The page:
Thursday, May 26, 2022

Otherworldly: The Haunting Icons of Fatima Jamil

Red Army II, 2022 digital print on metal, 48 x 48 inches.

“Art ceases to be solely a form of self-expression alone in the electronic age. Indeed, it becomes a necessary kind of shared research and of internal probing.” – Marshall McLuhan, Through the Vanishing Point: Space in Poetry and Painting (1968).

1. Singularity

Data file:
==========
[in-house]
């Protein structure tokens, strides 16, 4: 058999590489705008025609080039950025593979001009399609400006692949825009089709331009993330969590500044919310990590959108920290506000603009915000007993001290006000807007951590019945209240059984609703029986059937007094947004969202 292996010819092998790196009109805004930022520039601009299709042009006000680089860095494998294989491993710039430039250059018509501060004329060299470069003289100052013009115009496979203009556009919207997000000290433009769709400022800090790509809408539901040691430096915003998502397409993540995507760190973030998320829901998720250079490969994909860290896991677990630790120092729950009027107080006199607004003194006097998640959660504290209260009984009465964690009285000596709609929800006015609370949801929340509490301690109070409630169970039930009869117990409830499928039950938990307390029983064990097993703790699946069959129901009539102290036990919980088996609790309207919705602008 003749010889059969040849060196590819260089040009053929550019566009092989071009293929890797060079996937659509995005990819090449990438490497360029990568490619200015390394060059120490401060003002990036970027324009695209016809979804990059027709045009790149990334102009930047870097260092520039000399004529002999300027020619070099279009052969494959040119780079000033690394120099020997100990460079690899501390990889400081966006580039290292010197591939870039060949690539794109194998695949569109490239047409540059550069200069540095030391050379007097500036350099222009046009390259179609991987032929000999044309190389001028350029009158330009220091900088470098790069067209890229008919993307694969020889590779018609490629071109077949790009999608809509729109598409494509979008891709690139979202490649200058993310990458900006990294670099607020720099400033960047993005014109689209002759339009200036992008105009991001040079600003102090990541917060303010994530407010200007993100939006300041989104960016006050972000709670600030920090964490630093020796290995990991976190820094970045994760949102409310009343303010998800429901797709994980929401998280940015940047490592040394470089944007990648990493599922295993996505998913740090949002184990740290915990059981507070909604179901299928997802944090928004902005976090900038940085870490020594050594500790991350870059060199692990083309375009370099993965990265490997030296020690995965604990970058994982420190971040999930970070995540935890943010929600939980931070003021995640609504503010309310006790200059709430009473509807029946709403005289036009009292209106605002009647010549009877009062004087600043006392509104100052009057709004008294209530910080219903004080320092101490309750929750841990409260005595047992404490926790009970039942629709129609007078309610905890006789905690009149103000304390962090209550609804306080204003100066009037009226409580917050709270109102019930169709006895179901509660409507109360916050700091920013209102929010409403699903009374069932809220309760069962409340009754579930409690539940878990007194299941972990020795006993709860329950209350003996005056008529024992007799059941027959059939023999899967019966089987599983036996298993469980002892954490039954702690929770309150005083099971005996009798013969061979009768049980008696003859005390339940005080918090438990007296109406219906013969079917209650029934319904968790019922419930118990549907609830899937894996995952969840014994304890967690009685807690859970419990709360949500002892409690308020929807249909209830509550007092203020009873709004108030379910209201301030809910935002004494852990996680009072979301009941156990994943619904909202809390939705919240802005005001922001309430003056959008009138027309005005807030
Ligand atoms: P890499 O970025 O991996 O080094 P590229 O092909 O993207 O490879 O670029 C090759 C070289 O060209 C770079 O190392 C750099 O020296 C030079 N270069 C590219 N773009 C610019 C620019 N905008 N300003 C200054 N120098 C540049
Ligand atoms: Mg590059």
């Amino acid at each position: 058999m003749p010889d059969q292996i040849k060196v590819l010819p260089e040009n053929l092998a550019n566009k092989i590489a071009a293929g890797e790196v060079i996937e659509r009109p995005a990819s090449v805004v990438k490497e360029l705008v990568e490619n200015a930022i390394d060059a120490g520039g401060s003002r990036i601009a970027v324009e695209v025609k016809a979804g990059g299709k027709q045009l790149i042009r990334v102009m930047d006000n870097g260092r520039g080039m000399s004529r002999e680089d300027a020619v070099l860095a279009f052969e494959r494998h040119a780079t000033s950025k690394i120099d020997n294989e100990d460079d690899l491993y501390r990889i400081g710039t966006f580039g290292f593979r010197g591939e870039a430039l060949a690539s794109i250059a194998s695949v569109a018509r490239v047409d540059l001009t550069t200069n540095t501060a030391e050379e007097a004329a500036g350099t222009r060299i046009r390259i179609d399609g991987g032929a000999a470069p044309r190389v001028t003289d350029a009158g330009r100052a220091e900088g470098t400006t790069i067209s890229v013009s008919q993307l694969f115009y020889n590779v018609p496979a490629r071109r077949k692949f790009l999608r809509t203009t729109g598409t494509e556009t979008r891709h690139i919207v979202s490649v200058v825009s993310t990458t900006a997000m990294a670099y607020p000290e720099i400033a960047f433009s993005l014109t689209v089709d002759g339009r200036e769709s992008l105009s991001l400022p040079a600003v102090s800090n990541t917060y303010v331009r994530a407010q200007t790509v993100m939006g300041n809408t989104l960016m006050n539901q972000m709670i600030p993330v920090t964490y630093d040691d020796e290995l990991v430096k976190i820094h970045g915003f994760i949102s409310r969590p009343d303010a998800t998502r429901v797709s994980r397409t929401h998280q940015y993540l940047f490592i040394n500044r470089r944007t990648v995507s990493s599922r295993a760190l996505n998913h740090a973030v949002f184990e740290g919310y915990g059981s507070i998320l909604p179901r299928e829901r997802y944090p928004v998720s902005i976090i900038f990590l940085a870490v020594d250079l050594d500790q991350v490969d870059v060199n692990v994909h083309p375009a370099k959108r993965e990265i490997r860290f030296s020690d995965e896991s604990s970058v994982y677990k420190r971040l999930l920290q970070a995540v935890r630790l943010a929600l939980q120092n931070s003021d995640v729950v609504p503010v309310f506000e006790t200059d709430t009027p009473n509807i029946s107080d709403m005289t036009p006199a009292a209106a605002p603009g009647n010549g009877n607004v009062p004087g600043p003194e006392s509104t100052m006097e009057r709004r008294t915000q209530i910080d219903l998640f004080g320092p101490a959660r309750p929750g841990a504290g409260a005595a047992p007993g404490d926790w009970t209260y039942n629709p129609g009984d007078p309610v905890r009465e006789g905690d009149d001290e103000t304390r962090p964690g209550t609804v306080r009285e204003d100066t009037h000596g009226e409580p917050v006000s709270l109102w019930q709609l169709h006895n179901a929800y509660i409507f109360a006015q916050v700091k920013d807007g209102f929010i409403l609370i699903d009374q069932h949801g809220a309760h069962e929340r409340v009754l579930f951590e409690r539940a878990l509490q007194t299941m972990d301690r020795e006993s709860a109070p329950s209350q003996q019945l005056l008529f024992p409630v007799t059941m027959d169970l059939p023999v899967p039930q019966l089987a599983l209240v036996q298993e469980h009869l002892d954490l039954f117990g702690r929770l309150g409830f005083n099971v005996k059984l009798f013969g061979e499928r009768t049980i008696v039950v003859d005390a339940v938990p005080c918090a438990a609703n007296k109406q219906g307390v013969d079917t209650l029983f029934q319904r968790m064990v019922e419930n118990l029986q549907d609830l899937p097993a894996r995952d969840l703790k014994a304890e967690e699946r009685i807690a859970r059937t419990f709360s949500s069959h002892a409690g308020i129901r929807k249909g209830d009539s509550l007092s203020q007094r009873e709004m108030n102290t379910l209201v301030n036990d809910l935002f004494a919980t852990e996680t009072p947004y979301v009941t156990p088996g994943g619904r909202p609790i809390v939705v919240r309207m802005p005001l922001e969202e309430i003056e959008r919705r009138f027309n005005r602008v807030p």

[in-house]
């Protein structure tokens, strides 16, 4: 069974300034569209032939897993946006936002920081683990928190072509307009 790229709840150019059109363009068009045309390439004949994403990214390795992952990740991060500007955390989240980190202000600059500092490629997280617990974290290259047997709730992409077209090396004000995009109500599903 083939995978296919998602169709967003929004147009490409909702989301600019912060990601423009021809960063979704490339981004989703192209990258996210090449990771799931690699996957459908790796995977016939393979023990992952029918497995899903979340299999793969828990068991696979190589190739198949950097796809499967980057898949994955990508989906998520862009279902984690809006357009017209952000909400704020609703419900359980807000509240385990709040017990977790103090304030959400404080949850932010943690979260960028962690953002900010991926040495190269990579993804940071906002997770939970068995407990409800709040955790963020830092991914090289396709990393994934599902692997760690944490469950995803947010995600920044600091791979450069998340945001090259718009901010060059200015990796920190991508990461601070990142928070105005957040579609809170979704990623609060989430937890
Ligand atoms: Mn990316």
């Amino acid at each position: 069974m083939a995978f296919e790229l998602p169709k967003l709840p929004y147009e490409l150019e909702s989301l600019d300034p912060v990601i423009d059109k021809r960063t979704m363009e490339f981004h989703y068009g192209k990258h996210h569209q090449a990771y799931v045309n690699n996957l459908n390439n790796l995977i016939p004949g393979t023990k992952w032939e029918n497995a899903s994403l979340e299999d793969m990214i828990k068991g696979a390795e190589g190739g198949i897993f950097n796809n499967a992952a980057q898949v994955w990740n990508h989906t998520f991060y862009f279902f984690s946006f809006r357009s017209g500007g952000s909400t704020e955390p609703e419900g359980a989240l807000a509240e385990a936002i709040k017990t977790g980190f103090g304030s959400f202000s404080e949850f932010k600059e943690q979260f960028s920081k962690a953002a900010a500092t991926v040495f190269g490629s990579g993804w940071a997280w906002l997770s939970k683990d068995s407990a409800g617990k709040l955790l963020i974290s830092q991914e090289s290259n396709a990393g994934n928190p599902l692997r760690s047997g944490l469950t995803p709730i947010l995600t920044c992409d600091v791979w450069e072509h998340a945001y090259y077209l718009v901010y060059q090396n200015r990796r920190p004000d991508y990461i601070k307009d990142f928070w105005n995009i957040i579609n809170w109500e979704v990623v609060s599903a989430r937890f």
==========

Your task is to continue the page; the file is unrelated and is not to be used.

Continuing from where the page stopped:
The powerfully evocative and resonant works of Fatima Jamil are encountered by the entranced viewer as a truly nuanced hybrid of Eastern and Western traditions. In fact, it strikes me that they reveal a salient truth about the artistic urge to make images and our human appetite to absorb them into our nervous systems as a kind of remedy to the stresses of everyday living: the fact that there is no East or West in the immersive dimension of dreams. I instinctively refer to her otherworldly visions as icons, but not in the liturgical and canonical sense of that word, rather in the neutral sense of being iconic: a picture, image or other representation residing in analogy. She is also a visual storyteller par excellence.